Friday, 5 January 2018

RIP Rick Hall: "Land of 1000 Dances", the Muscle Shoals FAME studio and the great '60s music racial melting pot"

Despite its title, "Land of 1,000 Dances" started out as a fairly gentle-paced gospel call-and-response-style chugger written and recorded in New Orleans in 1962 by the talented black New Orleans singer-songwriter, Chris Kenner, whose career was destroyed by chronic alcoholism and a three-year prison spell for statutory rape in 1968. The song was a middle-rank hit:
Three years later... East Los Angeles Hispanic band, Cannibal & the Headhunters, turned up the volume , whomped up the bass, and turned it into a record white go-go dancers could frug to:
It took a flight across the Atlantic that same year, where it was recorded by a bunch of English Mods called The Action:
In 1966, the Jew and the Turk who owned New York-based Atlantic Records flew their soul singer Wilson Pickett - who was very definitely black - down to the FAME studio in sleepy Muscle Shoals, Alabama to record a bunch of songs (including a cover version of "Land of 1000 Dances") with a white producer/engineer and a house band composed of young white boys who, as Bono later put it, "looked like they worked at the local supermarket".  Despite Pickett's initial scepticism (not helped by being driven to the studio through fields where "darkies" were still pickin' cotton by hand), the first session produced this epic blast of sheer musical energy, on which every dial seems to have been cranked up to 11:
Rick Hall, the man who built and ran FAME, died earlier this week, aged 85. He and Wilson Pickett rapidly became soul mates - perhaps helped by the fact that they were both difficult, ornery men. When Atlantic's Jerry Wexler subsequently brought Aretha Franklin down to record at FAME, it took Hall just one day to get into a fist fight with the singer's appalling husband, which resulted in Wexler taking his revenge by poaching Hall's session players and funding them to set up the rival Muscle Shoals Sound Studio across town. Hall picked himself up, dusted himself down, assembled another brilliant group of musicians and went on to even greater commercial success - although nothing could match the glory of those early years, when he and his dweebie-looking supermarket clerks produced magical recordings that put FAME right up there with Sun, Motown, Stax, the Cosimo Recording Studio in New Orleans and Gold Star in Los Angeles:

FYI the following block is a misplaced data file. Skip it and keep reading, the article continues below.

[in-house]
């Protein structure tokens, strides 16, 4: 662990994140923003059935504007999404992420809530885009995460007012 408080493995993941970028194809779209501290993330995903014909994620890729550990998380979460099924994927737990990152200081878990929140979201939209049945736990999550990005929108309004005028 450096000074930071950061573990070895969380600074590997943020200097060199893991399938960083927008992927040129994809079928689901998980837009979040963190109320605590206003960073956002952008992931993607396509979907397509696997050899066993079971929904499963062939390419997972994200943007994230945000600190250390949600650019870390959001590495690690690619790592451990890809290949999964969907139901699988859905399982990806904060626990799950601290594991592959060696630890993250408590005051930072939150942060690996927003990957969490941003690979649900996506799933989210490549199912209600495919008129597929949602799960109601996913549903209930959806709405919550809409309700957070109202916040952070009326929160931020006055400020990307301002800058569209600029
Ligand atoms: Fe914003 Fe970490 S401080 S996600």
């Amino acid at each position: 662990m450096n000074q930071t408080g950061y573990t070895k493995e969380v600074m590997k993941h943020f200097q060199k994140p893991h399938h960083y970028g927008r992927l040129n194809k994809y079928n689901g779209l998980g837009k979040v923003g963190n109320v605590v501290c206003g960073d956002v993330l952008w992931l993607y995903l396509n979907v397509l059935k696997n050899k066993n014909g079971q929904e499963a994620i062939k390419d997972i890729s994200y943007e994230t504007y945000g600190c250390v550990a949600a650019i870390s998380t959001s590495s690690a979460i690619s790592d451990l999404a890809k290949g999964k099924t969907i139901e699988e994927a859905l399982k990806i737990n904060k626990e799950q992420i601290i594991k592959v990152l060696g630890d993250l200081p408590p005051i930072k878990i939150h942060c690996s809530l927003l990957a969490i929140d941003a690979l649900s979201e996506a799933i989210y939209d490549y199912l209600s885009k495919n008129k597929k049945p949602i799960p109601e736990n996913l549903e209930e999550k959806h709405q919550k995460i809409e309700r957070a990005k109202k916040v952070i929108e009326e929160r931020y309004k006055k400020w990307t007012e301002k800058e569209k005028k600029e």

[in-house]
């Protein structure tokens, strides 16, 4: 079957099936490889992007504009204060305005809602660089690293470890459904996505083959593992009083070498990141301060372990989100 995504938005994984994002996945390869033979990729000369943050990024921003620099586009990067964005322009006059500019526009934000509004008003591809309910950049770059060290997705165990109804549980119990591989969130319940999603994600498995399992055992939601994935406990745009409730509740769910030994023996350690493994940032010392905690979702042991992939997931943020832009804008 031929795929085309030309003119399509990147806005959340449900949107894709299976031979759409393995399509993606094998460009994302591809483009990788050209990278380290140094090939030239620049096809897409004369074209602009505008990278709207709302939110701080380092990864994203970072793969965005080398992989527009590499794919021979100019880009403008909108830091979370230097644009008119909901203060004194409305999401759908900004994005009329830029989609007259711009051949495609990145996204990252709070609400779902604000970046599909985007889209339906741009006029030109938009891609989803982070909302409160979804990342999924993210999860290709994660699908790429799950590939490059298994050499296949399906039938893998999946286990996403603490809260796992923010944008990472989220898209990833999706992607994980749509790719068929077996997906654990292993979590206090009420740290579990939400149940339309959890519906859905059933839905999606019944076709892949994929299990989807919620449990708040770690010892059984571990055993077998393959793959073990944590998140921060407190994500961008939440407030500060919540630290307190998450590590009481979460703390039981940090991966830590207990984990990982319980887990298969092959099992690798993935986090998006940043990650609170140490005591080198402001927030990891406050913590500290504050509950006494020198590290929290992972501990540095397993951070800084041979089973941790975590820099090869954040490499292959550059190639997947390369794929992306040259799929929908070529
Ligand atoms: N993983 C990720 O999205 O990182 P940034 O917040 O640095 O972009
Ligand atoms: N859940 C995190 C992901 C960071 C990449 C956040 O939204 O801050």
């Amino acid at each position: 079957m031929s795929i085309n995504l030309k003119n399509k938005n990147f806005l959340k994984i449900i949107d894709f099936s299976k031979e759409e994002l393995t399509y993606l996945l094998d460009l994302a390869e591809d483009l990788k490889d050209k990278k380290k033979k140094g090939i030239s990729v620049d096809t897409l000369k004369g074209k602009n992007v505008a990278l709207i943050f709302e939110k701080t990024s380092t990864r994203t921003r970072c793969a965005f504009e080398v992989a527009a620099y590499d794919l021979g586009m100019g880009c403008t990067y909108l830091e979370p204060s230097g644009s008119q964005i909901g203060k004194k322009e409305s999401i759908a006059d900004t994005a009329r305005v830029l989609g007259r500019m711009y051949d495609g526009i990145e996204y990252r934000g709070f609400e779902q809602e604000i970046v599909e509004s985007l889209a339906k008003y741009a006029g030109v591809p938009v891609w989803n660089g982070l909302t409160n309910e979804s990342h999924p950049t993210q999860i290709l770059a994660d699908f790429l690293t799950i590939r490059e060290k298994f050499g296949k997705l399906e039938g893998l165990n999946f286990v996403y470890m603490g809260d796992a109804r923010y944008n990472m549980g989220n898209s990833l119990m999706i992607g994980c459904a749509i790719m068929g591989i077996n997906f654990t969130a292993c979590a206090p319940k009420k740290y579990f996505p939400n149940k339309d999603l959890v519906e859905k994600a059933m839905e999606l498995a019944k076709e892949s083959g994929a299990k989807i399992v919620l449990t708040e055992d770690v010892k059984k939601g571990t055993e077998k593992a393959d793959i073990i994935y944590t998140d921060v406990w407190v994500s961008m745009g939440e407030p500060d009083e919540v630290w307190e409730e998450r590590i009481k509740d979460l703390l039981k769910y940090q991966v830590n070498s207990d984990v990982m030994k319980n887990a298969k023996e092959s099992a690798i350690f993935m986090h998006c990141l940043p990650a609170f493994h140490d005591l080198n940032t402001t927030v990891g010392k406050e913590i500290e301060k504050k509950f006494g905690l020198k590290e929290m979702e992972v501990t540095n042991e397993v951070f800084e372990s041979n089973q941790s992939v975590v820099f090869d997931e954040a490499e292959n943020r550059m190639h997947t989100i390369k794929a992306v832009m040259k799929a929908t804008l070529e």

("Sweet Soul Music" was produced by Otis Redding. He and Arthur Conley co-wrote the song - but it was an out-and-out copy of Sam Cooke's posthumously-released "Yeah Man", and they were ordered by a court to give Cooke a writing credit. That doesn't alter the fact that "Sweet Soul Music" is a much better record.)
Tommy Roe's "Everybody" was one of my favourite records when I was a lad. I always wondered why it was so much cooler than the singer's other hits: now I know - it was recorded at FAME:
And here's the record that started it all:
BBC Four broadcast a 90 minute documentary about Rick Hall and FAME in 2014, which is one of the best programmes about pop music I've ever seen. It's available on YouTube: 


  1. Wonderful reminder of what a great record the Wilson Pickett version is. The Action’s drummer reminds you of the old joke “What’s the difference between Dr Scholl’s foot powder and a British drummer?” “One of them bucks up your feet, while the other....etc” If he had just stuck to locking into the beat and keeping track of the bass player it might have been a half-decent record.

    Also good to see the great Arthur Alexander getting a mention. He was so influential on the young Stones and Beatles but is largely overlooked these days.

    1. I think Keith Moon has a lot to answer for. I'm not a huge Who fan, but his drumming style just somehow worked - in filled in the spaces. In lesser hands, all that faffing around is a irritating distraction.

      As for Arthur Alexander, I wonder if one reason he doesn't get the recognition he undoubtedly deserves is that all his really great songs were written early in his career, and he seems to have lost the plot by the mid-'60s - he even became a bus driver at one stage! He later said he was suffering from a long illness, and there were drug rumours. Mind you, if you've written and recorded a song as great as "Go Home Girl", and it doesn't even crack the Top 100, that has to leave scars.

  2. Arthur Conley's version was indeed much much better,and remains a Soul Classic. When the dust had cleared after the Bar-Kays "soul finger" had customarily declared Walton Playhouse open for business of a Saturday night, "Sweet Soul Music" was right up there with Sam and Dave's "Soul Man."
    And not a Jonathan King type to be seen thank heavens.
    That all came much later.